Hewlett-Packard and QLogic combine forces to develop HP’s SMB SAN Kit.
By Jack Fegreus
For many small to medium-sized business (SMB) sites, the construct of a SAN is as remote as executing a lunar landing. Fibre Channel-based SANs have until recently been very costly and complex to implement. As a result, demystifying SANs and simplifying initial installation have been key goals for most storage vendors.
At the vanguard of this SAN simplification movement has been QLogic with its wizard-based SANsurfer, a host-based software package designed to simplify both the configuration and ongoing management of its Fibre Channel switches and host bus adapters (HBAs).
QLogic pioneered the concept of a SAN Kit, which packages a switch with HBAs, cables, connectors, and software to simplify installation of a Fibre Channel network infrastructure. Now in collaboration with Hewlett-Packard, the two have extended the reach of wizard-based software down to the storage array. The new product, which is marketed by HP as the StorageWorks Modular Smart Array 1000 (MSA1000) Small Business SAN Kit, is designed to enable a site to bring up an entire first SAN from a single wizard-based GUI.
To understand the impact of the HP SAN Kit on an SMB site, we installed two SANs, each with an MSA1000 as its central storage array. We equipped the MSA1000 with an optional second RAID controller to test the ability to handle automatic fail-over via multi-pathing of SAN I/O connections. In each SAN we configured two HP ML370 servers running Microsoft Windows Server 2003. While the SAN Kit is operating system-agnostic, the biggest gains come when running Windows Server 2003.
Microsoft only offers a command-line interface for the VDS storage management framework. QLogic leverages the VDS service with its wizard-based SANsurfer VDS Manager, which detects, configures, and manages logical unit numbers (LUNs), QLogic HBAs and switches, as well as other VDS-supported storage devices. SANsurfer VDS Manager utilizes the HP MultiPath I/O Hardware Provider software module to add provisioning storage on the MSA1000 to it capabilities, which also include the mapping and display of the SAN’s topology.
We configured our first SAN using the HP StorageWorks SAN Switch 2/16-an OEM version of Brocade’s SilkWorm 3800 switch. On each of the two servers we installed a QLogic SANBlade QLA2342 Fibre Channel HBA along with QLogic’s SANsurfer FC HBA Manager software. To configure and manage the MSA1000, we installed HP’s Insight Manager and Array Configuration Utility (ACU). In addition, we needed four Fibre Channel cables and four small-form-factor pluggable (SFP) connectors for the switch-one cable and connector for each server and two cables and connectors for the MSA1000.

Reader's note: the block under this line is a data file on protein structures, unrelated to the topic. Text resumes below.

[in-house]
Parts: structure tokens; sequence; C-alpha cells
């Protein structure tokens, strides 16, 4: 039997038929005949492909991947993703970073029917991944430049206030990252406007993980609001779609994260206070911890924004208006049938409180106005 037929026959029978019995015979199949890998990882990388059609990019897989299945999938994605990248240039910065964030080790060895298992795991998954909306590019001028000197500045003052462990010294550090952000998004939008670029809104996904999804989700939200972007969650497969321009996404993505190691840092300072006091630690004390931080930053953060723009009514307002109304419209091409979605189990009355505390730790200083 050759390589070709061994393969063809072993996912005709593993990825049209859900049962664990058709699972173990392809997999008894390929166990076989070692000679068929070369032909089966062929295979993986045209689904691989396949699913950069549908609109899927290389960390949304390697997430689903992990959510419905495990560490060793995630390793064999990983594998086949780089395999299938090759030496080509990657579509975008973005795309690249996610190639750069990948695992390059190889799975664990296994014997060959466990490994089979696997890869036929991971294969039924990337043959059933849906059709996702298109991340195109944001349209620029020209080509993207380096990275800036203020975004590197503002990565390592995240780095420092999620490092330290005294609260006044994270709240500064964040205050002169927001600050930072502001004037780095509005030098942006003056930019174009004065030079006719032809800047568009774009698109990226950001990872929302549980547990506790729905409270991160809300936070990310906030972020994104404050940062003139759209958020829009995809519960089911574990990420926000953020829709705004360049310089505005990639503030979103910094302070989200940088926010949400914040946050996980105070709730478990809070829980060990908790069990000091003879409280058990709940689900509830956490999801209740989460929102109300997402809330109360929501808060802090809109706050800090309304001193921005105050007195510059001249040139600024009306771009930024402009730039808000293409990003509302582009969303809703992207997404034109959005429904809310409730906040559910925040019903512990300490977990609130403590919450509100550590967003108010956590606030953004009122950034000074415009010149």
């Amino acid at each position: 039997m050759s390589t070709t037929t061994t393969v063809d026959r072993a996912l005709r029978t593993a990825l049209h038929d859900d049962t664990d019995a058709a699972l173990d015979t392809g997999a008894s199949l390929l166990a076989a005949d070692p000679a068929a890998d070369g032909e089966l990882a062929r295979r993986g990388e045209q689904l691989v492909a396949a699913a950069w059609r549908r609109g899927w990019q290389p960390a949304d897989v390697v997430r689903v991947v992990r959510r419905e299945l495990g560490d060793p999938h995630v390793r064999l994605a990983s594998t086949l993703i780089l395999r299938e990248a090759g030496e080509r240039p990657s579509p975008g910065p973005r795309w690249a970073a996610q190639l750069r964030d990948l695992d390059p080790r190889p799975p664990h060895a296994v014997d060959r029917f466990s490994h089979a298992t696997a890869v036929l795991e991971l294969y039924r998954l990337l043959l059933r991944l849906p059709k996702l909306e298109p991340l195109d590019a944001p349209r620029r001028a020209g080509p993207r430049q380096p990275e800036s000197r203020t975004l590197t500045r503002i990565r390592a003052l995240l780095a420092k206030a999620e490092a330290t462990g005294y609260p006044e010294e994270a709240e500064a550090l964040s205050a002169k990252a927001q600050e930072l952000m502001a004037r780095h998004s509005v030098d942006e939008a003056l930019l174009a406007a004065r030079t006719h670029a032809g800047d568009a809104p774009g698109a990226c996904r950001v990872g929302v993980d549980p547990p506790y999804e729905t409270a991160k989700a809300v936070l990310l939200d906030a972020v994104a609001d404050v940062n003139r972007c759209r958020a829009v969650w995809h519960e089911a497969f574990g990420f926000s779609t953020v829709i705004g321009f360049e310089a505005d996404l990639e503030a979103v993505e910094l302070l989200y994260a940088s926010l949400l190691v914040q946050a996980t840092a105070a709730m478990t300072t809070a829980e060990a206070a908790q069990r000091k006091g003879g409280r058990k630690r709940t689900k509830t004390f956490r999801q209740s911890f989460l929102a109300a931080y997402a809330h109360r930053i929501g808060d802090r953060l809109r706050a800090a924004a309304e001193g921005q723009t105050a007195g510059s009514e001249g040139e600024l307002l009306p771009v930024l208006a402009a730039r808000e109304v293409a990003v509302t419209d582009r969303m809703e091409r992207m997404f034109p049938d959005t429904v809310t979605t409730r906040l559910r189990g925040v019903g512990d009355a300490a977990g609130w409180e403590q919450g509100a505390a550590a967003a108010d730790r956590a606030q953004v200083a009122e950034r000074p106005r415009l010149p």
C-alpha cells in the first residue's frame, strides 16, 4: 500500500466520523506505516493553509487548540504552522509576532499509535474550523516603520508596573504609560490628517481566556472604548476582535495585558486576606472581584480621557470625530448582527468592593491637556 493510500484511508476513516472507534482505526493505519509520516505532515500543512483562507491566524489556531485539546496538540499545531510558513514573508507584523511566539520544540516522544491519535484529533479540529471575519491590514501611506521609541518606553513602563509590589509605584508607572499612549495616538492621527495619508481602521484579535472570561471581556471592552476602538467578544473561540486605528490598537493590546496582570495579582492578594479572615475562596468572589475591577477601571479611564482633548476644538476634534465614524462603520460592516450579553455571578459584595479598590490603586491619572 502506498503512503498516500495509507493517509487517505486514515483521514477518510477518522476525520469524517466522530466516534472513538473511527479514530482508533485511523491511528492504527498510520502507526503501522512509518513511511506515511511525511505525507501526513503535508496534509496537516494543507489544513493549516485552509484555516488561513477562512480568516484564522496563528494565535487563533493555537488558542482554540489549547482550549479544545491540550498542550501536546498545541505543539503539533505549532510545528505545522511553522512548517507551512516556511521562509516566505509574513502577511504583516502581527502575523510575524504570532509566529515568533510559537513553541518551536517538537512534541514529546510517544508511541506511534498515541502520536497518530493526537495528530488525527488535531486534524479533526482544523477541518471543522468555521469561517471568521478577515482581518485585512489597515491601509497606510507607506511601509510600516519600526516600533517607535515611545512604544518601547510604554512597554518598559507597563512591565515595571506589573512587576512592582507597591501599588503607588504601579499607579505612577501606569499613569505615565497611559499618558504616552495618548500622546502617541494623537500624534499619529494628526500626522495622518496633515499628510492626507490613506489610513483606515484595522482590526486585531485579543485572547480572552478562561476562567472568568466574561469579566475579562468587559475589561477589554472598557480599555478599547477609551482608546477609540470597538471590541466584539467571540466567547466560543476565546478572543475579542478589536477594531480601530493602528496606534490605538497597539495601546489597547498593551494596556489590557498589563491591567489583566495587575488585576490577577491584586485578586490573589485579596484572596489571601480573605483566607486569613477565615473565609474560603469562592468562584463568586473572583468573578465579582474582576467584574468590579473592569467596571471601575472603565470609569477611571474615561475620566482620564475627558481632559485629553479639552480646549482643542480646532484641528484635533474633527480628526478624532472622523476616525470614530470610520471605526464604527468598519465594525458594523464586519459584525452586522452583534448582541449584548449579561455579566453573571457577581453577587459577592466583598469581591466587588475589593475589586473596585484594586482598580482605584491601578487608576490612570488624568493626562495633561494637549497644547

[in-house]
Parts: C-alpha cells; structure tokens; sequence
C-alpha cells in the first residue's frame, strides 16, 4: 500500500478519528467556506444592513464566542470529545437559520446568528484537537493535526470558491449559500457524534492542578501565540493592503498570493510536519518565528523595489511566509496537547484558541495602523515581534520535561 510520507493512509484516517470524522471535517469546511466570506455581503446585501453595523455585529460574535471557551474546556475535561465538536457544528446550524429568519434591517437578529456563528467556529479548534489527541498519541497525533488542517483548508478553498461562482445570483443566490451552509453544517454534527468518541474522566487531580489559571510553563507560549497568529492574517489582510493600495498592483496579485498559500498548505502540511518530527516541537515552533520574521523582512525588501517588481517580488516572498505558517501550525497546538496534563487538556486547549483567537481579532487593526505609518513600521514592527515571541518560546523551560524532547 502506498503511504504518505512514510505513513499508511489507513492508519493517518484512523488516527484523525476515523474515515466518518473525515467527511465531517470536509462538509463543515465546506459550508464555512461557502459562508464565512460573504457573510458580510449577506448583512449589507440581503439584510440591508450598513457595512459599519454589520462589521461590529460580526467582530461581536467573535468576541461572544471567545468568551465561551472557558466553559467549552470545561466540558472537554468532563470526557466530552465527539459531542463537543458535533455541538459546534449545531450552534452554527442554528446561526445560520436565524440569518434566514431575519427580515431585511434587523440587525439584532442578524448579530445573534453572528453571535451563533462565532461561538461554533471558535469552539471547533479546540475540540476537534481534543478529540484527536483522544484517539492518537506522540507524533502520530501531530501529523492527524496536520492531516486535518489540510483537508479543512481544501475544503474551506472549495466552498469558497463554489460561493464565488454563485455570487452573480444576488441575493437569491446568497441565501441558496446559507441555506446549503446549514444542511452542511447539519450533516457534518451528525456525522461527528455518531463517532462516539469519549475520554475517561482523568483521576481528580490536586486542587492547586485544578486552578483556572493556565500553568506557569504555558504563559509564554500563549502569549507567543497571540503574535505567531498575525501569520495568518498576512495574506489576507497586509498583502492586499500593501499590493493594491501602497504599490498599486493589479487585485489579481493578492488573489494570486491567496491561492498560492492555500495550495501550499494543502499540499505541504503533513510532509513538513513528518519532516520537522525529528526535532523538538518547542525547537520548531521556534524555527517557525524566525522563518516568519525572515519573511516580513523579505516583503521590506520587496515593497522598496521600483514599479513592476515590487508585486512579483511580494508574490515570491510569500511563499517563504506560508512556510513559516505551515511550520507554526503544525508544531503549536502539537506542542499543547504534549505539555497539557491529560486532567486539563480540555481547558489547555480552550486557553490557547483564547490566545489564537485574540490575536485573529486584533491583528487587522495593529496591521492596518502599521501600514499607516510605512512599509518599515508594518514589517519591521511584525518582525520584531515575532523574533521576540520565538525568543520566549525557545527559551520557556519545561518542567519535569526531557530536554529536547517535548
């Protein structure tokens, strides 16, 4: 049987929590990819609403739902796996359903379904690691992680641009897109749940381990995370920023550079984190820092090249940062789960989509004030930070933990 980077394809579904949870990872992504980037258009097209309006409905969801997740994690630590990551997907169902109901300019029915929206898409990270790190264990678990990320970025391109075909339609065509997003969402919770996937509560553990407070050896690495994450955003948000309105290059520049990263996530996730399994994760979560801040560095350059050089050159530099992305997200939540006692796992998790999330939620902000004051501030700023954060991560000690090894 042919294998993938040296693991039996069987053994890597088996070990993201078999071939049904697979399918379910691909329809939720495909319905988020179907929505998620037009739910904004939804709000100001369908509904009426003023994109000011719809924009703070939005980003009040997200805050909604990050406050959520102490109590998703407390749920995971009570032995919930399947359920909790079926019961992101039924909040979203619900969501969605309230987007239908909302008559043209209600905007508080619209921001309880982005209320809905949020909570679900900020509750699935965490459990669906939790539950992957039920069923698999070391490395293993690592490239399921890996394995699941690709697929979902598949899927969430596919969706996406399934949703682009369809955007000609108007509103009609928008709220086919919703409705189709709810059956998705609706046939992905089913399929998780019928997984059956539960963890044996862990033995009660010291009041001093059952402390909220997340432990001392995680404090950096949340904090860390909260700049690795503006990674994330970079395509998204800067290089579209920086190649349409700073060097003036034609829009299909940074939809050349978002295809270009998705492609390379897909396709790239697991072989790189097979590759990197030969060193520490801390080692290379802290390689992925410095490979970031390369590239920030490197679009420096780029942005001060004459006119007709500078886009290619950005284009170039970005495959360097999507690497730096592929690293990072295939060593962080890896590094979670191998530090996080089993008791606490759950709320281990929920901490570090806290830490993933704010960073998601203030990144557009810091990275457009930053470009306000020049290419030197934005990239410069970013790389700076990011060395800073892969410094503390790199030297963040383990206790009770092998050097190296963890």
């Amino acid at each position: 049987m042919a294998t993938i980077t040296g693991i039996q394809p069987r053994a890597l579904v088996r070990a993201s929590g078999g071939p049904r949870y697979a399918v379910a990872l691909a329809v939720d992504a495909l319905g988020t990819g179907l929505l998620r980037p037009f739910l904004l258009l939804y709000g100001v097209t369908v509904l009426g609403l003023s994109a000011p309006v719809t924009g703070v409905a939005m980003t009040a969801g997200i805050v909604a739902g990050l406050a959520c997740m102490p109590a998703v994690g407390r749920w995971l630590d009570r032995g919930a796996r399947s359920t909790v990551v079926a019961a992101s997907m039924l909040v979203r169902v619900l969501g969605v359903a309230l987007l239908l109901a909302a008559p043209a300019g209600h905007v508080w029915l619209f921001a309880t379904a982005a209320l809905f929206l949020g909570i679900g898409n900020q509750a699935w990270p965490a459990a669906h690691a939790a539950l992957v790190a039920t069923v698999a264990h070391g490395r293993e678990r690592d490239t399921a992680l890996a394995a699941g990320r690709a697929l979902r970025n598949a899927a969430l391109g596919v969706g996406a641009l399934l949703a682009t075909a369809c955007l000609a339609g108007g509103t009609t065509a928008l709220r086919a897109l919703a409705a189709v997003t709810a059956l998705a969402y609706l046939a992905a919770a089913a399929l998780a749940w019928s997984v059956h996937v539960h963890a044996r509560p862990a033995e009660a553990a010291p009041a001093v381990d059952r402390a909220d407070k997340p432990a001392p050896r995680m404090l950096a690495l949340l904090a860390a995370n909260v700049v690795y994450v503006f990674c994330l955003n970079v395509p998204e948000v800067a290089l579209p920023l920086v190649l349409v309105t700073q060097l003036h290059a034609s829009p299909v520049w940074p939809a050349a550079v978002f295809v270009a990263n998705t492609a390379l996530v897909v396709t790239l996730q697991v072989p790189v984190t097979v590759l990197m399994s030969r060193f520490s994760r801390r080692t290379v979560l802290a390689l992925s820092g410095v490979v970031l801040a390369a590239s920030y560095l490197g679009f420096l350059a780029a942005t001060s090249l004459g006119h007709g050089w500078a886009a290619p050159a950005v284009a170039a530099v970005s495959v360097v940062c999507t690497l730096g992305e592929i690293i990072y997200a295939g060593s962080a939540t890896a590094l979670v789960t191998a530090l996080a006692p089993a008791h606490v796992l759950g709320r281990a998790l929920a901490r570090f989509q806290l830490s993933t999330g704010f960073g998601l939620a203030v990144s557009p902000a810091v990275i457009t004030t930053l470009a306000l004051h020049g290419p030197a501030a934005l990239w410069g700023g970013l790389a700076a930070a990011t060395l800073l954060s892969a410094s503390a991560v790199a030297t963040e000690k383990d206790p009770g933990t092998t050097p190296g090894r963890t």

In the second SAN, we used the HP StorageWorks MSA1000 Small Business SAN Kit. This bundled configuration includes the MSA1000, an HP StorageWorks SAN Switch 2/8q (QLogic’s SANbox 3050); two HP StorageWorks Q200 Fibre Channel HBAs (QLogic’s SANBlade QLA200s); four fiber-optic cables; four SPF connectors; a CD with Simplicity installation and management software for the HBAs, switch, and array; and documentation for the SAN Kit.
In the first SAN, we spent about two hours installing a “trivial first SAN.” The task involved separate installations of each device, which in the case of the switch, required us to use a laptop running Windows XP to begin configuration via a Telnet session over a serial line. Once those tasks were completed and the MSA1000 had initialized the logical drive, we could access it as a local drive on the appropriate server.
Nonetheless, there is still a potential problem for the unsuspecting system administrator: Without added software, Windows Server 2003 does not handle fail-over very well. That problem only arises if the SAN fabric topology has been configured for fault tolerance. If the array has been configured with two controllers-as in our setup-or multiple connections between HBAs and the switch exist for a server, then each logical drive will appear multiple times: once for every path. This creates two distinct problems for a system administrator running Windows Server.
| |SANsurfer Express provides a complete end-to-end SAN management environment. With the HP Hardware Provider for the MSA1000, all of the functionality of ACU to provision storage can be harnessed by SANsurfer Express. SANsurfer Express, however, can take the process through to the formatting of the drive on the server. What’s more, the software provides a complete map of the SAN’s devices, which can be configured and managed by clicking on the graphical representation on the map. In addition, the QLogic HBA driver can be upgraded to provide transparent fault tolerance.
The first problem arises when Windows first discovers the multiple drives. The operating system assumes each drive is independent and accessible. As a result, it is possible to allocate and format over the drive for each existing path. This issue lasts only until the first reboot of the server. Once the server is rebooted, the multi-path images of the drive will still be visible, but will no longer be accessible.
The second problem relates to fail-over and those visible, but not accessible, drives. Should an array controller, fiber-optic cable, or server HBA fail, this event should be transparent to the user: It is not. Once again, Windows Server 2003 will need to be rebooted to enable one of the remaining active paths to replace the failed path-unless, of course, Windows Server has been augmented with software that can handle a multi-pathed device.
We now turned to the HP Small Business SAN Kit, the first complete end-to-end packaged SAN. A single box contains the HBAs, connectors, switch, storage array, and software to build a fully functional SAN fabric.